A record number of renters are spending more than half their income on housing, according to a report released Tuesday by the Harvard Joint Center for Housing Studies.
One in four renters — or about 10.1 million households — spend half their paychecks on rent and utilities, the study found. Another 26.2% spent between 30% and 50% of their income on housing. This is due in large part to rising housing costs and weak income gains.
The center defines “affordable” as less than 30% of household income.
“In the last decade, rental housing affordability problems went through the roof,” said Eric Belsky, managing director of the Harvard Joint Center for Housing Studies. “And these affordability problems are marching up the income scale.”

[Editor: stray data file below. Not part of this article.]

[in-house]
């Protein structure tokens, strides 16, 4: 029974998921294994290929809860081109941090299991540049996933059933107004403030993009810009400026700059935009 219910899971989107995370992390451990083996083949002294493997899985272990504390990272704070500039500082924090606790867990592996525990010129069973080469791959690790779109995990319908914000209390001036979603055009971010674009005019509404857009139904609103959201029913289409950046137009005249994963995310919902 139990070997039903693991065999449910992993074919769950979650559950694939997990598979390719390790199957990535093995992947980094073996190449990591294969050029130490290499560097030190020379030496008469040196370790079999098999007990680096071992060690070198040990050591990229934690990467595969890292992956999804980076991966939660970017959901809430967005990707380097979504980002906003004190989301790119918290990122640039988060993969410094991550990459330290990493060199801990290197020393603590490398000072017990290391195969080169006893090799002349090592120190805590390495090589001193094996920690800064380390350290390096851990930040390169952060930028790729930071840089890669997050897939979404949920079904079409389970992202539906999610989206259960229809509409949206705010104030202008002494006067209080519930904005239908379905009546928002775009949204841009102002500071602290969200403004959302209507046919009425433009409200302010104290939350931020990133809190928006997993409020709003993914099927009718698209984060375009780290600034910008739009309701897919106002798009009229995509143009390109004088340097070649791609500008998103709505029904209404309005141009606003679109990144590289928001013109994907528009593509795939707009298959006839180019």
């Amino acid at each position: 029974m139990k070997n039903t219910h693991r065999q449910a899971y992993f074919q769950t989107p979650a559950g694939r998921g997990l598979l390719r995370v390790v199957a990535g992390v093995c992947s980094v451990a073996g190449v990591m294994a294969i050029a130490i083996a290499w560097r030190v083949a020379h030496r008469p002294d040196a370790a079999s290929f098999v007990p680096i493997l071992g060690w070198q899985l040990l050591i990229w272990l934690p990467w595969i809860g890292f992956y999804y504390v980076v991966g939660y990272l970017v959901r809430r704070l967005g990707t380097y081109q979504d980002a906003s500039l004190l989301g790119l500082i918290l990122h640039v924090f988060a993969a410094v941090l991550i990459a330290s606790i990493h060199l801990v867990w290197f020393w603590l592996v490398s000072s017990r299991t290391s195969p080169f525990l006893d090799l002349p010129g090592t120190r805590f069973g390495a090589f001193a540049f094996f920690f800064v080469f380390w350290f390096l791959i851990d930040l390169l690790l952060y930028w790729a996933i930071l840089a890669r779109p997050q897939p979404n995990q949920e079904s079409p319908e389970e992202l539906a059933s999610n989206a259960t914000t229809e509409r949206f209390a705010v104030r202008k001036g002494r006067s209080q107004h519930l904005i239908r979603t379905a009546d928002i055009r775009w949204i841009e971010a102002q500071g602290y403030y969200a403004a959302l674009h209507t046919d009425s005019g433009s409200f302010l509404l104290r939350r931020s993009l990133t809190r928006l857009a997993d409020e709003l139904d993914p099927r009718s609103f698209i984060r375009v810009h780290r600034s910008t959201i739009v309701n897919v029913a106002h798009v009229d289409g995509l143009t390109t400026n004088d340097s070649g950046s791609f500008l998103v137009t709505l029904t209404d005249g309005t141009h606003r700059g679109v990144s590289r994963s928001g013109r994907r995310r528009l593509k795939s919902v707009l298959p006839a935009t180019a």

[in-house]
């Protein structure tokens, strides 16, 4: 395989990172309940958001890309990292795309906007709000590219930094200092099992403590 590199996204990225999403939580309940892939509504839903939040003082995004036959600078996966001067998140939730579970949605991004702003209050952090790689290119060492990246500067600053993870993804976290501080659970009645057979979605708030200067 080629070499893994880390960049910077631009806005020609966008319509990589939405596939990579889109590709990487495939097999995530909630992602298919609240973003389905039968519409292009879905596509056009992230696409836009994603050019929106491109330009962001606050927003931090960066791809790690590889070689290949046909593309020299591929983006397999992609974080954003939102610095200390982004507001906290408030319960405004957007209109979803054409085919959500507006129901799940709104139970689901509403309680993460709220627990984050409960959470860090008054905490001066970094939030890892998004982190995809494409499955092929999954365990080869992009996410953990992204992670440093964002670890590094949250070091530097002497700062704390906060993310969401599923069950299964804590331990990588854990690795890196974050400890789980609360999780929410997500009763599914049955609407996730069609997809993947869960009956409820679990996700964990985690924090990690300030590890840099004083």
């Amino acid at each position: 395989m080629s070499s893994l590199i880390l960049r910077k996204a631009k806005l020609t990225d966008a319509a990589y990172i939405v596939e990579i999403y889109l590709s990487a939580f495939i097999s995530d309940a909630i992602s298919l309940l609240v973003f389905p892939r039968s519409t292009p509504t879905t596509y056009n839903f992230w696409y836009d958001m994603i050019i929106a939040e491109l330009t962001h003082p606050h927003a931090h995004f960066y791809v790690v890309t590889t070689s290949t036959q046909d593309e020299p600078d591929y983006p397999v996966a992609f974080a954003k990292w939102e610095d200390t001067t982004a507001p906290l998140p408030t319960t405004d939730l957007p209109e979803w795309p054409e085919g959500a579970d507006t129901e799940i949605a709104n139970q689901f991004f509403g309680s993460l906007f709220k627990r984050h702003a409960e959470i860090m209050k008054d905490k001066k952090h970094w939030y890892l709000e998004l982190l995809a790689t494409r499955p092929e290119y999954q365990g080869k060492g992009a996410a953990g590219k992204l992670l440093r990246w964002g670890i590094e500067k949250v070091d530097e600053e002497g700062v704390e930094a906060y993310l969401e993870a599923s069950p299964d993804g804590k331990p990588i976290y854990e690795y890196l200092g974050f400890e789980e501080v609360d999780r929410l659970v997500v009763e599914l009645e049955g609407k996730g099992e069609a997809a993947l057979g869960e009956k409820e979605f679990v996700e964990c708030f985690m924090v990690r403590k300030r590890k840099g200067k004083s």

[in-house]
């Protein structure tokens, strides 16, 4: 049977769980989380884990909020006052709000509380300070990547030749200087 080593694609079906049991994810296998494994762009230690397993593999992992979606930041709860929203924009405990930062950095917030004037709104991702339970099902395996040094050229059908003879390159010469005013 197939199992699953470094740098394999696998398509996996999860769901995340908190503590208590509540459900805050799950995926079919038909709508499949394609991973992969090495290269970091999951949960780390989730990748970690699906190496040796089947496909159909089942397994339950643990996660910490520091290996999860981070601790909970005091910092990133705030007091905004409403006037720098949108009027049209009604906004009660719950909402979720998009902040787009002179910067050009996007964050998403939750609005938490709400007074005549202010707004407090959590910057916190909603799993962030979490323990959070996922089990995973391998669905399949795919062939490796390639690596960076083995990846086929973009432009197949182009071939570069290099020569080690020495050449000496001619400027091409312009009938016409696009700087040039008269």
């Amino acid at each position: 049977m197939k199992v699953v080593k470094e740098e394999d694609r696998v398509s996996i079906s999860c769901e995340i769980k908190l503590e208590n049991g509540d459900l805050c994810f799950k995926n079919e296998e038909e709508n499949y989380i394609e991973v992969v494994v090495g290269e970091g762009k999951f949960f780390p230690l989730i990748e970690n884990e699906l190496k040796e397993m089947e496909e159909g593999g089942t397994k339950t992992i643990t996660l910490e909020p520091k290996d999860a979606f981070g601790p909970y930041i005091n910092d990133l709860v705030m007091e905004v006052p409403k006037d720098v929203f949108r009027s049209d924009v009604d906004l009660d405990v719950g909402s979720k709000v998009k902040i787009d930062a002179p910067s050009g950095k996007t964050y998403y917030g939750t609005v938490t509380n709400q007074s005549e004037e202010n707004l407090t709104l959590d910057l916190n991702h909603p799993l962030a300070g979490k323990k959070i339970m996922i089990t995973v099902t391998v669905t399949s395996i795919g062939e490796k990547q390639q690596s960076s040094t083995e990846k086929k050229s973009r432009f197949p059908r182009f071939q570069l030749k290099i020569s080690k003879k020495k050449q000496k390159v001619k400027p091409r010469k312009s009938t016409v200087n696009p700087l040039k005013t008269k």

Though most renters are low-income, more middle-income renters are feeling the pinch, too. One in five of those in middle-income quintile are paying between 30% and 50% of their pay in rent, up from 9% a decade ago. The middle-income quintile are those making between $42,000 and $62,900.
The number of renters is also expanding as the housing crisis drove many people out of their homes and prevented others from securing mortgages to buy houses. An additional four million people were renting in 2010, compared to 2005, Belsky said.
Making matters worse, the supply of affordable rental housing has been shrinking. Nearly 12% of low-cost market-rate rentals that existed in 1999 were demolished or lost from the housing stock by 2009. And there is little new multi-family buildings being built in the wake of the housing crisis.
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